I wouldn't read too much into this, but B&N Chairman Len Riggio filed new paperwork with the Securities and Exchange Commission this week. He and his wife are selling off a couple million shares of Barnes & Noble stock, leaving them with ownership and control of 26% of the company.
According to the filing the sale was below market price, at $13.81 a share, "in a privately negotiated block trade." At the time I write this post the stock is trading at $13.93. As recently as last week the stock price traded at above 16 dollars a share, but that was before B&N revealed that they were under SEC investigation.
While it would be fun to speculate as to why Riggio sold off the stock, I think I already know why. Remember earlier this year when Len Riggio announced plans to split B&N and buy the retail stores away from rest of the company?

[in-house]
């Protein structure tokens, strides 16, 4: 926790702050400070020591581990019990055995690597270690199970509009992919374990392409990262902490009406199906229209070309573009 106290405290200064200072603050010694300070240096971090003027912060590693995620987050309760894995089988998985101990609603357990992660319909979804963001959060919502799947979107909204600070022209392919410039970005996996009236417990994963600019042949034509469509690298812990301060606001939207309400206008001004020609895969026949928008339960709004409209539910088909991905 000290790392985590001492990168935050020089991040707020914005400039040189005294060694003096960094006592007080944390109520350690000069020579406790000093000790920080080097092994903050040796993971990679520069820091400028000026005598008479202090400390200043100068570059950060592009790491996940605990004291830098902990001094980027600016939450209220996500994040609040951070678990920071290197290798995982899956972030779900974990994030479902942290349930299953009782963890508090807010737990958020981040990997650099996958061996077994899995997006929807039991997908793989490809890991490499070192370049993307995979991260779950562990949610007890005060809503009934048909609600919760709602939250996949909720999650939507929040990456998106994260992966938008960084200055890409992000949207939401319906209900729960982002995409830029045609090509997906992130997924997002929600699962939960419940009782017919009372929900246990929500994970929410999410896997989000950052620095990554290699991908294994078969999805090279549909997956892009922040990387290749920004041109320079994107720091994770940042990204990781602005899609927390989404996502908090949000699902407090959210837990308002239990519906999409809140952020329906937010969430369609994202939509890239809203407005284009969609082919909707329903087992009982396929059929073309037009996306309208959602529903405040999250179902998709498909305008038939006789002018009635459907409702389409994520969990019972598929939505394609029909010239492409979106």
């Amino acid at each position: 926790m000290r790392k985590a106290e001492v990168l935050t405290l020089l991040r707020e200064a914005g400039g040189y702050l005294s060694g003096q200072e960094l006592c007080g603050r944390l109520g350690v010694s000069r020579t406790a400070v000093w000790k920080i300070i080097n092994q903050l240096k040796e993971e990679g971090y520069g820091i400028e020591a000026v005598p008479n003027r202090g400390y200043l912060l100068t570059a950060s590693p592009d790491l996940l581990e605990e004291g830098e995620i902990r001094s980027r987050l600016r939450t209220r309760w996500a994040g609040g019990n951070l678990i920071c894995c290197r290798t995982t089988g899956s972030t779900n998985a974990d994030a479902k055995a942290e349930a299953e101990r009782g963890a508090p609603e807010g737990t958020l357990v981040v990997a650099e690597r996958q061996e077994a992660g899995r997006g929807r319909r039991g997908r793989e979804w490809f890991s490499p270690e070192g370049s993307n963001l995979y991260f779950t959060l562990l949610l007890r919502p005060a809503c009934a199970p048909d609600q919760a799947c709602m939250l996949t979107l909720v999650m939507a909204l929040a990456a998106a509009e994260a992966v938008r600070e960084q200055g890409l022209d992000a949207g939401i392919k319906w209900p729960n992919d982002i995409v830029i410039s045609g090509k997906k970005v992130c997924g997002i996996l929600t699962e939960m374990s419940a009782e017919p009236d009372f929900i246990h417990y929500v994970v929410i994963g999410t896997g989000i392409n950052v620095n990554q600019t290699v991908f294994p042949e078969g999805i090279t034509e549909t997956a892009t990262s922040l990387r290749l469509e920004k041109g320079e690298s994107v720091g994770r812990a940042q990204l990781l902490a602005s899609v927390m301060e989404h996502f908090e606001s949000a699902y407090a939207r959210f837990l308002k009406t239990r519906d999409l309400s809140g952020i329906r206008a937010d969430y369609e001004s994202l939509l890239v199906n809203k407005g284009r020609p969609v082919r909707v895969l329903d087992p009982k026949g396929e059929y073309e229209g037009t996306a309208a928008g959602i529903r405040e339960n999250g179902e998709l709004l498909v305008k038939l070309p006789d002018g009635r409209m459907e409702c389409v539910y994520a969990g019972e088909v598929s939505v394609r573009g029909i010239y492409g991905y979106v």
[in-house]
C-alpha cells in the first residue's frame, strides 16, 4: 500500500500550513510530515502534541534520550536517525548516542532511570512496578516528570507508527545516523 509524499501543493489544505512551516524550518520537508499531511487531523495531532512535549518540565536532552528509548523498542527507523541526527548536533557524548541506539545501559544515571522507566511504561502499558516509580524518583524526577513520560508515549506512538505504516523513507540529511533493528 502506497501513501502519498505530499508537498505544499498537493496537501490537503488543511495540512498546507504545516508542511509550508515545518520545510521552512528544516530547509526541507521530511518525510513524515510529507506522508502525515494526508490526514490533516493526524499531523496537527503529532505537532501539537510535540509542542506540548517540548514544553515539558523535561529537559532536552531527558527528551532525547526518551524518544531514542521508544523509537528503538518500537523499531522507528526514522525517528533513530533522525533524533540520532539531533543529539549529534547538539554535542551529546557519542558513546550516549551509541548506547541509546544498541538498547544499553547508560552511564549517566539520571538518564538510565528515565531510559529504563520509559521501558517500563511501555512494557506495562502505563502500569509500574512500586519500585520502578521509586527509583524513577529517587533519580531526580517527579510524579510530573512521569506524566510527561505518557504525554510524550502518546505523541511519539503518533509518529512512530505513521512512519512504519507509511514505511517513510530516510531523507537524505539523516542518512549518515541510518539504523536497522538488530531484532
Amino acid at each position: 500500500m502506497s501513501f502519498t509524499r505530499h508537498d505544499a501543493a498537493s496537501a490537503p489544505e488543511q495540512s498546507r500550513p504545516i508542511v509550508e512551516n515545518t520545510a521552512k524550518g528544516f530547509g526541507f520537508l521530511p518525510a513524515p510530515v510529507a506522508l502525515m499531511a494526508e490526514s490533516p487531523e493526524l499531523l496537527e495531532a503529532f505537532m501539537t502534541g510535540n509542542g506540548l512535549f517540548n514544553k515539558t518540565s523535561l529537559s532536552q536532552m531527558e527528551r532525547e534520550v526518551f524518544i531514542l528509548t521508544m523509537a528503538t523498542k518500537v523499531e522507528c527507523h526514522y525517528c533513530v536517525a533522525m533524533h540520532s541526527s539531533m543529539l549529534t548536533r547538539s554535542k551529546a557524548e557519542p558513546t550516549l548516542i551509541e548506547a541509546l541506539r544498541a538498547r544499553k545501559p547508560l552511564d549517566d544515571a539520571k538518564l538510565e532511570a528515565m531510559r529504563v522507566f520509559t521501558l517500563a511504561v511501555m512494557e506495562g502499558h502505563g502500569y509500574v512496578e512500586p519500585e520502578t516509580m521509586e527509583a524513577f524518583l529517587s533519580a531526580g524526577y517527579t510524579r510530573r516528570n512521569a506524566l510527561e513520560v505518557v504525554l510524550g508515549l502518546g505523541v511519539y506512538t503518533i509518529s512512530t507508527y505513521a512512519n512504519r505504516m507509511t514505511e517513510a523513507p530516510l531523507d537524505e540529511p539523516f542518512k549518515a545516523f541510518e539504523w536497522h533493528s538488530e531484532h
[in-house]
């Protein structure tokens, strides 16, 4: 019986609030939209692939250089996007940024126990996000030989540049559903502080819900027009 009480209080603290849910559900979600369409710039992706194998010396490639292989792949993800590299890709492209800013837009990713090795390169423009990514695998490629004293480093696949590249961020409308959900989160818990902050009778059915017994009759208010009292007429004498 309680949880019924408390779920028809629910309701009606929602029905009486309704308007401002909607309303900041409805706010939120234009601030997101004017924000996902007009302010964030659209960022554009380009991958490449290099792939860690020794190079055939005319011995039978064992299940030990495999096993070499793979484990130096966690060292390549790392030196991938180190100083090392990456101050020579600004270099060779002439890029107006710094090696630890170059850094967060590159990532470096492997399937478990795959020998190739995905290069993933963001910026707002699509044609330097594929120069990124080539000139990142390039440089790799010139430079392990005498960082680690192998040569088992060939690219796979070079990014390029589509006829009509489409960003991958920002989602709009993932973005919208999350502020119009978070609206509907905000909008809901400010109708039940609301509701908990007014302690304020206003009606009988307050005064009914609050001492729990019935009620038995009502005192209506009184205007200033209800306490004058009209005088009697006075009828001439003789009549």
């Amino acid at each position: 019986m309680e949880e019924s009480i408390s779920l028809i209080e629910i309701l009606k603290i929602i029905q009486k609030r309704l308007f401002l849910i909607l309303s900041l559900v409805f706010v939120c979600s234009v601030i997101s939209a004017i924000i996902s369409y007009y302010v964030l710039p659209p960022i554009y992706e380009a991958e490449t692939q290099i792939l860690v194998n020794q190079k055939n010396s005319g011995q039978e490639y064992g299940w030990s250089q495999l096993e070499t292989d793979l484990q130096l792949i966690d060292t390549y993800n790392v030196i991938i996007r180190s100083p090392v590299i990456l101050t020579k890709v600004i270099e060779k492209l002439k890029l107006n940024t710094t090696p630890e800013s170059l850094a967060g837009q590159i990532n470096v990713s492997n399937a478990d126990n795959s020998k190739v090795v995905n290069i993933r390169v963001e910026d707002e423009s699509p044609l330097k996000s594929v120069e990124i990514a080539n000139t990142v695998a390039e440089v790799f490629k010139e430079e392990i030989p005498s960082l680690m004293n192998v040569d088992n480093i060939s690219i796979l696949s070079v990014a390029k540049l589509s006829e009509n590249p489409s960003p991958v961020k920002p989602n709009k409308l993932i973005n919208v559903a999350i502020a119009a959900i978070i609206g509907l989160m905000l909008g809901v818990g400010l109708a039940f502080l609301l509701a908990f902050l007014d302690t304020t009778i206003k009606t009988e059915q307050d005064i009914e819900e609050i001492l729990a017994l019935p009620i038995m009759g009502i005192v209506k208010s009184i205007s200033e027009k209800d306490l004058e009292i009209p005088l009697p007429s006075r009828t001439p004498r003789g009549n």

At the time he revealed that he had acquired additional stock, probably as part of a plan to force a proxy fight and split the company. Given that we know his plans to salvage the retail stores have been cancelled now that he leads the company again, there is little reason not to sell off some of the stock he acquired.
Update: Barron's scored an interview with Riggio and he explained the sale:
Riggio explained that he owned high-cost Barnes & Noble shares purchased above $35 a share. The sale of the two million shares established a tax loss this year that can be used to offset any gains that he may have realized. Riggio presumably also owns a lot of low-cost Barnes & Noble shares.
The 72-year-old Riggio said he made the decision to sell the shares last month after consultation with his tax and financial advisors. "I don't even follow the price of the stock. I never looked at the stock price when I was selling."